Some of the participants have fewer support needs than others, and with several years of assistance and support they may even move on to holding paid jobs in the community. The young lady Shannon who I was talking to earlier was a good example of this and she has successfully and enthusiastically been working at the Thrift Store. Marie believes in all sorts of possibilities for her participants and the program provides job coaching for the participants who have the potential for gainful employment. Other practical skills such as learning how to take public transit are also taught in the program. Marie adds that this type of training does take years, but it is an important investment in individuals and the community as a whole.

Currently Marie is working on organizing a fourth group which will be run out of SH Armstrong Community Centre just a bit west of the Beach neighbourhood near Coxwell. Marie firmly believes that the decentralized approach is critical for the success of her program since it provides for greater community interaction and acceptance. She adds, maybe a future successor of hers might make changes to that approach, but for now she is happy that she now has a program manager who is very familiar with the program’s philosophy. She is relieved that even if she were not around, the program would continue.


Shannon, a program participant, works and volunteers at the Thrift Store

Running a registered charity comes with all sorts of challenges, including a wide range of administrative duties as well as quarterly financial reports and budgets. Marie indicates that although Pegasus is a small organization you have to deal with the same organizational issues as in a large organization. But once you get it under your belt it becomes much more manageable.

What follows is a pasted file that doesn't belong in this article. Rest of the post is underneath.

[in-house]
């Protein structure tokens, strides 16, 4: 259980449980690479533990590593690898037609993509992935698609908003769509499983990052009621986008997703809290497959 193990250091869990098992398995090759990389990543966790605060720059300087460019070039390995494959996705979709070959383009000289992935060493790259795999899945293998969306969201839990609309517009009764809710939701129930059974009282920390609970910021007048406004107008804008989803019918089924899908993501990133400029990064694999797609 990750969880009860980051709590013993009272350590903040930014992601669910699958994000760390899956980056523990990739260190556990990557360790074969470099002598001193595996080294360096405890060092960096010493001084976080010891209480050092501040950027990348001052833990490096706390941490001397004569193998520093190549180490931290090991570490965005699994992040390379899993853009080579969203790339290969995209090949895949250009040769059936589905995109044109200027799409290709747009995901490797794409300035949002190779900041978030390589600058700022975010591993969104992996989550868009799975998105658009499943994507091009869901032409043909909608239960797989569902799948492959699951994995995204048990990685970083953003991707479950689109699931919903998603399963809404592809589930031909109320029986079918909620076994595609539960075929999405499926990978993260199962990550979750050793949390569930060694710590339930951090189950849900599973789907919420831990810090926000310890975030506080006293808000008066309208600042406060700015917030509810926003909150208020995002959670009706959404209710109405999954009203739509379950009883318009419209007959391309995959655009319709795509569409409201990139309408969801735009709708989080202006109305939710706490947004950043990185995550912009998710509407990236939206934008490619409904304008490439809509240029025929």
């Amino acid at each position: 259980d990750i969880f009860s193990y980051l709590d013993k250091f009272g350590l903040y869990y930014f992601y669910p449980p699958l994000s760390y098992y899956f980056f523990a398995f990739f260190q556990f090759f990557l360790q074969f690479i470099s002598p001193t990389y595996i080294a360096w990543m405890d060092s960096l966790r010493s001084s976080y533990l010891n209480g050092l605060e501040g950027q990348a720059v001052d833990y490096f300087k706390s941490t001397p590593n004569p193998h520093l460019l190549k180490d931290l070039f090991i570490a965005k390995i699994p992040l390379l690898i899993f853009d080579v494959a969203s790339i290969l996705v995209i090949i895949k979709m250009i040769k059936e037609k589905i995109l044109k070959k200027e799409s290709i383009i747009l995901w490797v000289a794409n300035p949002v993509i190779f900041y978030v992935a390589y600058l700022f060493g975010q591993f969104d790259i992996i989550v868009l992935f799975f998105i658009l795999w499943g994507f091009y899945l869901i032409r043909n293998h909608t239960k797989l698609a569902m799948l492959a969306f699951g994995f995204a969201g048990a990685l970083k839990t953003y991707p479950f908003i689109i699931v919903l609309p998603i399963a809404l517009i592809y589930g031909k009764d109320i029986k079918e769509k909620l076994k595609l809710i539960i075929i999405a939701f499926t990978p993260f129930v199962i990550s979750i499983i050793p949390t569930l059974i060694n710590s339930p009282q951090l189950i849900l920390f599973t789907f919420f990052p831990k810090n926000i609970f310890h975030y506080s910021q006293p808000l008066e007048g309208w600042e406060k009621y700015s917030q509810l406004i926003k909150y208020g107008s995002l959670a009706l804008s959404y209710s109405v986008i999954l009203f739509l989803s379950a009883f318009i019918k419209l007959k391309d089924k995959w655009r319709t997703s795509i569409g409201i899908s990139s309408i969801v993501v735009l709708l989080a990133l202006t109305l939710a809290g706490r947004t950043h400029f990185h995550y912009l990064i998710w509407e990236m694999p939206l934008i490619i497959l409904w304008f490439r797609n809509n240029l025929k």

Several merchants and organizations also support the Pegasus Community Project. Residents in the Beach have welcomed the program and Marie adds that Beachers are more broad-minded and charitable than they are sometimes given credit for. Some people have even thanked her for bringing developmentally challenged individuals into the Beach. Just recently one individual wrote a $500 cheque to the project, and he was so happy to do so as if he had just been waiting to be asked to write that cheque. The generosity from so many people is outstanding, and Marie really appreciates all the support she has received.

One organization that has been particularly helpful is the Toronto Beach Rotary Club which supports Pegasus with regular fundraising initiatives. Local merchant Harold Wisefeld, also known as Zoltzz, the owner of the famous fashion discount store Ends in the Beach, has been a very generous contributor to Pegasus. Another local entrepreneur, Dan MacLeod from the Price Chopper supermarket at Gerrard and Victoria Park, is extremely committed to community work.

Marie says he has opened his store’s doors to hire many people with disabilities. He will even assign regular employees to work alongside a person with a disability, to train them and help them. One of Pegasus’ participants, a young man named AJ, works at Price Chopper three days a week and needs coaching while he is there. Dan sees to it that he receives the support he needs. Dan also supports many of Pegasus’ special events as well as other organizations such as the Cancer Society and the Alzheimers Society. Very few merchants would go to these lengths to accommodate and support people with disabilities.